Some Rhode Island residents consider fixing up their beach house as a summer project. Steve Rowley brought a shuttered 132,000 sq.-ft. distribution center in Westerly, RI, back to life.
Rowley, a semi-retired marketing consultant who was CEO of The Paragon from 1998 to 2005, helped bring jobs back to the building that once housed The Paragon and other catalogs of BlueSky Brands, which shut down last March. The Paragon’s merchandise and operations equipment stored at the Westerly DC were scheduled to be sold at auction this past June, says Rowley.
But the auction was cancelled before its scheduled date when multititle gardening mailer Gardens Alive agreed to purchase all the items, plus the intellectual property and rights of The Paragon. (Gardens Alive had bought BlueSky’s games catalog Bits and Pieces in May.)
Knowing that the facility and equipment were sitting idle, Rowley convinced Gardens Alive founder/CEO Niles Kinerk to lease the space and reopen the plant. (BlueSky Brands management had sold the building for $3.45 million in August 2007 and was leasing space there.)
Kinerk could not be reached for comment by press time, but he evidently agreed: About a dozen former employees were hired back to handle shipments of Bits and Pieces merchandise housed at the DC, Rowley says.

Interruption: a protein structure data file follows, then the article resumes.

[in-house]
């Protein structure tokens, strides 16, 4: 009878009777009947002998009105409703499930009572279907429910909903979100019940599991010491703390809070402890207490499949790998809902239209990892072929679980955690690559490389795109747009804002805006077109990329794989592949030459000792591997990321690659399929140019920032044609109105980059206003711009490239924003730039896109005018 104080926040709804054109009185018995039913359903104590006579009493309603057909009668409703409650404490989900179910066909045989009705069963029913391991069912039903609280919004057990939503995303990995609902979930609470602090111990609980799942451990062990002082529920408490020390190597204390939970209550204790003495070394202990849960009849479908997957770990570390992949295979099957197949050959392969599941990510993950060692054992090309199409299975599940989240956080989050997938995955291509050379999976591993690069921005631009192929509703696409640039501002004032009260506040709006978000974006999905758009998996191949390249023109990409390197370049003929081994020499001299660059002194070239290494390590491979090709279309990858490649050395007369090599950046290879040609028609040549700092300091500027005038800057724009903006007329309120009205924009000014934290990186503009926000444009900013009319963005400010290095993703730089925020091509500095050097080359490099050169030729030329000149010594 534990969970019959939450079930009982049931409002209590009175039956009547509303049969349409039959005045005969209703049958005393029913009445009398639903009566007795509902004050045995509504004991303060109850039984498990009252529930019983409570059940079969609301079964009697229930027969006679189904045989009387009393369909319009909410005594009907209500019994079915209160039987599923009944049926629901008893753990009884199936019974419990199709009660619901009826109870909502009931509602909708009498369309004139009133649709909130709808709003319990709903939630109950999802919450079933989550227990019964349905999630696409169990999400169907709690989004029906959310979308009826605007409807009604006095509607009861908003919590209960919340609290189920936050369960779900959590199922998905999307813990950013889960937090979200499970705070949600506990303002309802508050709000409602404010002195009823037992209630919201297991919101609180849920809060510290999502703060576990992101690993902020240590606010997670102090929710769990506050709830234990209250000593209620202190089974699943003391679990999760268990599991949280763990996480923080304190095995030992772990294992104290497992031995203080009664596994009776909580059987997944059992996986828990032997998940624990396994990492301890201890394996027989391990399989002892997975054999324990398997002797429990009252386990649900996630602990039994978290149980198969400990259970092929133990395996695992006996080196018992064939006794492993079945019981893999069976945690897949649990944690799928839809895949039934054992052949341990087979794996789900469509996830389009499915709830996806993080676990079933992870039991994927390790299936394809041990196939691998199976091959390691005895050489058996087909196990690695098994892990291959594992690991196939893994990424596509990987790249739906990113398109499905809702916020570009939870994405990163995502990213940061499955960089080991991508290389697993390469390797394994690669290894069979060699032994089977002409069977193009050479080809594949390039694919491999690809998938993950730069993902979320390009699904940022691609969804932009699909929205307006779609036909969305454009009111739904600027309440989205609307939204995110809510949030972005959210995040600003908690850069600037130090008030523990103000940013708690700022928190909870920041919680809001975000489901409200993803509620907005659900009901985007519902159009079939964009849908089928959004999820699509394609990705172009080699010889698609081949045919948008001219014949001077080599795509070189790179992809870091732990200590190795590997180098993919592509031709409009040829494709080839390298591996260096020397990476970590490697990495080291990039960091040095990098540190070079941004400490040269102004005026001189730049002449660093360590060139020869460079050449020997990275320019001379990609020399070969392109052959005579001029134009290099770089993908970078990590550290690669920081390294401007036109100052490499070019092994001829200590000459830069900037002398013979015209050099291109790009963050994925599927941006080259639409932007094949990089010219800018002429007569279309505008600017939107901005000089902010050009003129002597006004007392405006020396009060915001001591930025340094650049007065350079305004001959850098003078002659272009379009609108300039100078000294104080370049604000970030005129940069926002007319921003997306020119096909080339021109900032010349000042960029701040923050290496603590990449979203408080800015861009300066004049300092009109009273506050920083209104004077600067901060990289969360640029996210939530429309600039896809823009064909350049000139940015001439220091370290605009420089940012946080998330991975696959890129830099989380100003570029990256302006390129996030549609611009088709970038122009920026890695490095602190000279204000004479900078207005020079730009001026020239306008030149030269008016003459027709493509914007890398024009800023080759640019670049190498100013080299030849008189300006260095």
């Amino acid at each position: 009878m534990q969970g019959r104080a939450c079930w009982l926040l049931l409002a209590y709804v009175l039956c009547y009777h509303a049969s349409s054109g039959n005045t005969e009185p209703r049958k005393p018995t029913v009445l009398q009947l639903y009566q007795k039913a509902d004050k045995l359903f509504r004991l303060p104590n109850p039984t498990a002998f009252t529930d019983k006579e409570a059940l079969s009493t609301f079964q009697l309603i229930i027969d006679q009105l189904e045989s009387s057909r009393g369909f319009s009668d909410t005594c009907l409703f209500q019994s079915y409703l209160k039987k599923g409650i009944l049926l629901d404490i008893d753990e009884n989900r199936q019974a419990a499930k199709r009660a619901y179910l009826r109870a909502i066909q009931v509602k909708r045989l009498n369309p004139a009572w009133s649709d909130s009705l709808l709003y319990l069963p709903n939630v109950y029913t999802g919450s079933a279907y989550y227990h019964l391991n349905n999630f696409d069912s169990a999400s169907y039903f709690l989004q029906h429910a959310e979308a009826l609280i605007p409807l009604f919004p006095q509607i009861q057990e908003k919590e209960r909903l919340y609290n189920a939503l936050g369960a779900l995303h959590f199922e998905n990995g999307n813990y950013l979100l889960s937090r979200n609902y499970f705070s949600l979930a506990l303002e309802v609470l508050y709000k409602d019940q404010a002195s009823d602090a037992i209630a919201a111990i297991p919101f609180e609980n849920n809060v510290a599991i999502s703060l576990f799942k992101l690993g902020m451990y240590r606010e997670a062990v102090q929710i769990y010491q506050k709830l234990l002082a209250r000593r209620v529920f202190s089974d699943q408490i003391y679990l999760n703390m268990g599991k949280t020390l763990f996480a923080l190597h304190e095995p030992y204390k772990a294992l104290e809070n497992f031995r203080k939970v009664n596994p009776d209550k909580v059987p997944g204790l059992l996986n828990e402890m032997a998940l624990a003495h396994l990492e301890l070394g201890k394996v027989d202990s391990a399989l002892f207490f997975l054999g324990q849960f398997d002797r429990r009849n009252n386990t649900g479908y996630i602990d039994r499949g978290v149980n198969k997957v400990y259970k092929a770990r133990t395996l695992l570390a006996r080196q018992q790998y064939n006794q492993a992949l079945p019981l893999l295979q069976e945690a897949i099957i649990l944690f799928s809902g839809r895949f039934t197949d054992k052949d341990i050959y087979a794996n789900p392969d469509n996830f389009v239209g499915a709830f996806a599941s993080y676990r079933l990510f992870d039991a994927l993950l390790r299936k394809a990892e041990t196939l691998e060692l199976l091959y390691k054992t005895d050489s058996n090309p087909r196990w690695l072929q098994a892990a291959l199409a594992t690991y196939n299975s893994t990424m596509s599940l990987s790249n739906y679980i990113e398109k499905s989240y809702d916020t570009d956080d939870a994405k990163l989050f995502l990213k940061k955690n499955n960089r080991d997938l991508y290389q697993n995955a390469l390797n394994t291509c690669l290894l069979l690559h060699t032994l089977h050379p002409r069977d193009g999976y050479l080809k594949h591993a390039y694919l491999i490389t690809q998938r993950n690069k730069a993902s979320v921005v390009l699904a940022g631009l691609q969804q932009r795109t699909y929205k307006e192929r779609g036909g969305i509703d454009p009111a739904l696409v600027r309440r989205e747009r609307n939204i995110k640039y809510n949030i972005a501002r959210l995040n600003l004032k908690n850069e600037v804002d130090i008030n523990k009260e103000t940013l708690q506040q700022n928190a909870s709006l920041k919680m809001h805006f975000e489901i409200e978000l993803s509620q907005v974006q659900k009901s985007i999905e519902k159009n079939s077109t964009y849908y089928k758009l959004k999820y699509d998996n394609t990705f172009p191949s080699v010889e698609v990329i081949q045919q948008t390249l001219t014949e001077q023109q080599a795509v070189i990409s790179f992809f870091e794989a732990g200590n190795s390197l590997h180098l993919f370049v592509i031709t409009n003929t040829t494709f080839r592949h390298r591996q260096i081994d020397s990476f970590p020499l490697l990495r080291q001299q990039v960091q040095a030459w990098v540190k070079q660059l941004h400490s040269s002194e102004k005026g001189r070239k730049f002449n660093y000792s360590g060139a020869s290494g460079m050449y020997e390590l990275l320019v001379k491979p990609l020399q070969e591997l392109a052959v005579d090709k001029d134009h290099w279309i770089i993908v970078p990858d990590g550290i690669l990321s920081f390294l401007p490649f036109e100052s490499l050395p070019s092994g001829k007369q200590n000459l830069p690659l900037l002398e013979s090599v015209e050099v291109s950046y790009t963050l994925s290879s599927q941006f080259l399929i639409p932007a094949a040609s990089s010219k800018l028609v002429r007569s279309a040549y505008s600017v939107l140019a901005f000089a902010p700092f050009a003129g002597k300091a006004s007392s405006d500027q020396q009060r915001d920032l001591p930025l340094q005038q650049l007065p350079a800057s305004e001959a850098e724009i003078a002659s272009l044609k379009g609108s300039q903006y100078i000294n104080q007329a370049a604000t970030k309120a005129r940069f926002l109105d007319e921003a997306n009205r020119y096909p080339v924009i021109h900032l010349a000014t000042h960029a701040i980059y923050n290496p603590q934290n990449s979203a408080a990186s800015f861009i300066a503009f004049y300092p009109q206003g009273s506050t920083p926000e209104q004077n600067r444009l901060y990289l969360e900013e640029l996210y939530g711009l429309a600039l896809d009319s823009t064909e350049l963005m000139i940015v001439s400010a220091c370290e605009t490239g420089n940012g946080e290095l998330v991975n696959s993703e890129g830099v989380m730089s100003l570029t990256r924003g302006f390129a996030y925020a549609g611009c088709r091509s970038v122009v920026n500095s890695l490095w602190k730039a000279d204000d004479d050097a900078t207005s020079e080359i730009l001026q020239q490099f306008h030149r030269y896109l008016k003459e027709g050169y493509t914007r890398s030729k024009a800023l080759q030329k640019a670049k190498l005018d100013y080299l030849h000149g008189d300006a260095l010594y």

“Here we had 180 of my former employees who already knew how to use this equipment, and [Gardens Alive] had a need for warehouse space and additional fulfillment staff,” Rowley says.
The only difference between equipment used by BlueSky Brands and Gardens Alive is the type of software used. And Rowley says the programs are similar enough that a lot of training should not be required.
“Gardens Alive has high respect for the workforce we had at Bits and Pieces,” he says. “For them to be as open-minded about something like this that wasn’t in their plans shows they care about good people.”
Gardens Alive restarted The Paragon Website in late October, and plans to relaunch the print catalog in January, according to Rowley. If or when Gardens Alive, which in addition to its namesake title includes the Breck’s, Gurney Seeds, Henry Field’s, Michigan Bulb and Spring Hill Nurseries horticultural catalogs, buys additional non-gardening titles, the Westerly DC will handle the fulfillment, Rowley says. He hopes that means all 180 employees who had worked in the warehouse will eventually be hired back.
In addition to Paragon and Bits and Pieces, BlueSky Brands included the Bits and Pieces U.K., National Wildlife Direct, and Winterthur catalogs. plus third-party fulfillment provider AB&C Group, which filed for Chapter 7 in April.